• Login - presents the standard username/password login UI. By default, when the user clicks the "Login" Button a postback ensues and the control attempts to authenticate the user's supplied credentials by calling the Membership class's VerifyUser(username, password) method. If the credentials provided are valid, an authentication ticket is created for the user, otherwise an error message is displayed in the control's interface.

      To take custom steps when a user's credentials are invalid, create an event handler for the LoginError event; to implement your own authentication logic, create an event handler for the Authenticate event. The Login control contains a number of properties that can be configured to alter the appearance of the control's user interface. For complete control, use the LayoutTemplate. The following screenshot shows the Login control's default UI:

      The Login Web control in action.

    • LoginView - oftentimes on a page you want to display different content dependent on whether the page is being visited by an anonymous user or an authenticated user. For example, when an anonymous user visits the homepage you may want to show the Login Web control. However, when an authenticated user visits the same page you want to show a message like, "Welcome back, username," with a link to logoff.

      The LoginView control allows for such functionality, containing two templates, AnonymousTemplate and LoggedInTemplate. Simply place the Web controls and HTML markup you want anonymous users to see in the AnonymousTemplate and controls and markup for authenticated users in the LoggedInTemplate. The LoginView also provides support for displaying different output based on the logged in user's role.

    • PasswordRecovery - allows a user to receive their existing password or a new password sent to them through their email address on file. If the membership provider stores the password in a hashed format, then "recovering" the password actually creates a new, random password, which is then sent to the user. For passwords store as plain-text or encrypted, the actual, existing password is emailed to the user.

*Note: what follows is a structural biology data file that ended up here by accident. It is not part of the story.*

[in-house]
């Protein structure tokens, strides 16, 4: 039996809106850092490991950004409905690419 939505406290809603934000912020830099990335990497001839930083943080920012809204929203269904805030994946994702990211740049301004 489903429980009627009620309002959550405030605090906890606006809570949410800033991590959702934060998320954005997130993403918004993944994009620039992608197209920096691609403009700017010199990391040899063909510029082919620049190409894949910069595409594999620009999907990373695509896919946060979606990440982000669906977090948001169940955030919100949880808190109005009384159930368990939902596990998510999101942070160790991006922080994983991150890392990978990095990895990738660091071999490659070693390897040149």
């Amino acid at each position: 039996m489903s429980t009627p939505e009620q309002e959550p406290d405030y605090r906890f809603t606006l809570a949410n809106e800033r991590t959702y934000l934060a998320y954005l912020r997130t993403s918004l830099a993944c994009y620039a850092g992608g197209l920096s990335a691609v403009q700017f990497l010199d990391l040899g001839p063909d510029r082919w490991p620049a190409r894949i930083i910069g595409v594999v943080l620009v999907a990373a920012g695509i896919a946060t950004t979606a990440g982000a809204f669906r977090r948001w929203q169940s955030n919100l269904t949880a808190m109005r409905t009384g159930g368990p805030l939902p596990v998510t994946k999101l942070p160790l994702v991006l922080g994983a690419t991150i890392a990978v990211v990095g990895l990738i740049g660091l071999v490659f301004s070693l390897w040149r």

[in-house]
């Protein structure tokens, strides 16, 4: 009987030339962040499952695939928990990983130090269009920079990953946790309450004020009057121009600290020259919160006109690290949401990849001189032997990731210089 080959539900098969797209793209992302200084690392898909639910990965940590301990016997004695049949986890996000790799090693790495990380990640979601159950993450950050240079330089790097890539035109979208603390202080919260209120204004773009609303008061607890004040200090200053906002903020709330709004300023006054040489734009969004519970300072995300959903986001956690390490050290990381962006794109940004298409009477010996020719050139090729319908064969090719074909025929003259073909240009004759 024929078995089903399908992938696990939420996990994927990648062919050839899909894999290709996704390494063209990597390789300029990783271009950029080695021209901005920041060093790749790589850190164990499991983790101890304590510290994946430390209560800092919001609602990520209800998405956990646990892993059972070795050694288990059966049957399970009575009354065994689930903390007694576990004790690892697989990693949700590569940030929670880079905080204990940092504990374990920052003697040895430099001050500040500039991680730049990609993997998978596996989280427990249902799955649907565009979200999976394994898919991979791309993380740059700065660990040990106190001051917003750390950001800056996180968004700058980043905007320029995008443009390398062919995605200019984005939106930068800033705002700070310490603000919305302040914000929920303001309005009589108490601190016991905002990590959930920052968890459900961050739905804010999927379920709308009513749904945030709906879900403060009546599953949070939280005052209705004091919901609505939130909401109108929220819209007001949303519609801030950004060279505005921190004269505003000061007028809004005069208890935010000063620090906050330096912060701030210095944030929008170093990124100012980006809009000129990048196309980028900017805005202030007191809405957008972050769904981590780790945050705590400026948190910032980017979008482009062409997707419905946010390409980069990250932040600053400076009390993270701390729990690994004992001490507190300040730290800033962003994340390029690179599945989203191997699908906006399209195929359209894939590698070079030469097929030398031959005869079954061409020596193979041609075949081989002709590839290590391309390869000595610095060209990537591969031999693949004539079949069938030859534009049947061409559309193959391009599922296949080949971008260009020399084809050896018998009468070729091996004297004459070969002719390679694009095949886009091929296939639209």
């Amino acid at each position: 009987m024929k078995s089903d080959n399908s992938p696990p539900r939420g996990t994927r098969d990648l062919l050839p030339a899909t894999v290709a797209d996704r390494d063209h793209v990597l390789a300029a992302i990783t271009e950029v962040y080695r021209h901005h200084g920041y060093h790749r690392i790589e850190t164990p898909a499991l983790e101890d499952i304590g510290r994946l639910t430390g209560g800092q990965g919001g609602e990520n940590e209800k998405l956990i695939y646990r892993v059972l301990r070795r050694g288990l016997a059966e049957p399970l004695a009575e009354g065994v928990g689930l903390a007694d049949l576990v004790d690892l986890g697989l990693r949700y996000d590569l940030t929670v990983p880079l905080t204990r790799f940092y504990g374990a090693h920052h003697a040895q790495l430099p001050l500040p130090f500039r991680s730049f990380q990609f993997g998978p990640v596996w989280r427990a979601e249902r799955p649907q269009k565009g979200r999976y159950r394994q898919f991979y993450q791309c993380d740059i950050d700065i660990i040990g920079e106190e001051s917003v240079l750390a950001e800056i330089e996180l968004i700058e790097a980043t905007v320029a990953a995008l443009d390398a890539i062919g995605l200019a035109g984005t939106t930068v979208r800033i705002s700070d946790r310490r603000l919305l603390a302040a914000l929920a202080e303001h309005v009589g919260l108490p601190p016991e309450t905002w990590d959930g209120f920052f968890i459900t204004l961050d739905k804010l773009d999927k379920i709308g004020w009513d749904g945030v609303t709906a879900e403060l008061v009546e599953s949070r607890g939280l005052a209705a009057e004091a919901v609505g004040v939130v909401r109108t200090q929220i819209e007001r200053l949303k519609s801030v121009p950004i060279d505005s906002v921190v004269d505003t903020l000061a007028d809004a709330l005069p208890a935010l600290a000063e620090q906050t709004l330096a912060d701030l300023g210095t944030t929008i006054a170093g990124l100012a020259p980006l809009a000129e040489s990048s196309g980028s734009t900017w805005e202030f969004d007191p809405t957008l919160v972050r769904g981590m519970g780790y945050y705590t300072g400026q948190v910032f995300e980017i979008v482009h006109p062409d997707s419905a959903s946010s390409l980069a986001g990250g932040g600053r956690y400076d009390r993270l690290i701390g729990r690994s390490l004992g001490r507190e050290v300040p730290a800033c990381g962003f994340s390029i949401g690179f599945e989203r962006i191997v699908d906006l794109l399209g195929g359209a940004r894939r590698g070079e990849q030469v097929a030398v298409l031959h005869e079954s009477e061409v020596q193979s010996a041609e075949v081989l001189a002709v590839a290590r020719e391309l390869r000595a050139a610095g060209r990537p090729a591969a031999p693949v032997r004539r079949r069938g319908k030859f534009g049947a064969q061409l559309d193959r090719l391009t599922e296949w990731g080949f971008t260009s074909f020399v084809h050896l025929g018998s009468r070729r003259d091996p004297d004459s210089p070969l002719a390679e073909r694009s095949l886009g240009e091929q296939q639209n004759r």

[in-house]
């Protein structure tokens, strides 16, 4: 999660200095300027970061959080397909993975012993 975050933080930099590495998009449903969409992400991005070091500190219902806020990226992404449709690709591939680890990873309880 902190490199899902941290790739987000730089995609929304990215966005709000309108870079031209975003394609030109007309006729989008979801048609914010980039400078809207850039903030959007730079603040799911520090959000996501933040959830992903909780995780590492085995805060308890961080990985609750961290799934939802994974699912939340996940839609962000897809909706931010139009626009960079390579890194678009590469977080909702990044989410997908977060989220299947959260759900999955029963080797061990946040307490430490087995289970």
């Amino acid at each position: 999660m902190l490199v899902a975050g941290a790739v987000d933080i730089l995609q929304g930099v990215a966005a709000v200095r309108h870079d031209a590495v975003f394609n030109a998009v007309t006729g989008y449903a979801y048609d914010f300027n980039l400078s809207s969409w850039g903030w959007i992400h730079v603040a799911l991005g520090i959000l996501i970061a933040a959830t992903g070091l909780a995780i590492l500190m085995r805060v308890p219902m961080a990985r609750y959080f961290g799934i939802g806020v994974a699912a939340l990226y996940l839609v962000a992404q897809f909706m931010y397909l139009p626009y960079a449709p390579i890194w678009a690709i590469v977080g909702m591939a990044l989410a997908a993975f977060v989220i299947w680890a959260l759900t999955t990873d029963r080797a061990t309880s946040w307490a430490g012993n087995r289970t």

• LoginStatus - this simple control displays a link to the Login page if an anonymous user is visiting the page. If an authenticated user is visiting the page, a Logoff link is shown instead.
    • LoginName - this control simply displays the username of the currently logged on user. The currently logged on user's name can also be accessed programmatically using User.Identity.Name, just as with ASP.NET version 1.x.
    • CreateUserWizard - along with a page for logging in, every user account-enabled website also needs a page from which visitors can create a new user account. The CreateUserWizard control provides a UI for creating new user accounts. Similar to the Login control, after the user fills in the required fields and clicks the "Create User" button the Membership class's CreateUser(...) method is invoked. The CreateUserWizard can be customized with templates, as needed. The following screenshot shows the CreateUserWizard control in action:

      The Login Web control in action.

      The CreateUserWizard control's layout and inputs can be customized; see Customizing the CreateUserWizard Control for more information.

    • ChangePassword - this control allows a user to change her password.
    All of the security Web controls can be used without writing a lick of code. For example, to create a login page simply create a page named Login.aspx and drop a Login control on the page. Voila, you have a login page without writing a single line of markup or code. If you need to customize the appearance or logic used by these controls, you have complete control. The security controls can optionally use templates, meaning that you can specify the exact markup used to render the UI. Furthermore, the security controls expose a rich event model, allowing you to tap into the programmatic processing at various points as needed. The download available at the end of this article contains pages showing how to use a number of these security Web controls; we'll examine these controls in much finer detail in future articles in this series.

    Programmatically Using the Membership System
    The membership system exposes its functionality programmatically through the Membership class, which has methods like GetAllUsers(), CreateUser(), DeleteUser(), and so on. This is the class used by the security Web controls to implement their functionality. You can use this class directly from your ASP.NET pages as well. For example, you can create a page that lists all of the users in the system by binding the results of the Membership.GetAllUsers() method to a GridView. If the built-in security controls aren't cutting the mustard, you can implement your own user interface and logic using the Membership class. See the download at the end of this article for some examples of using this class programmatically.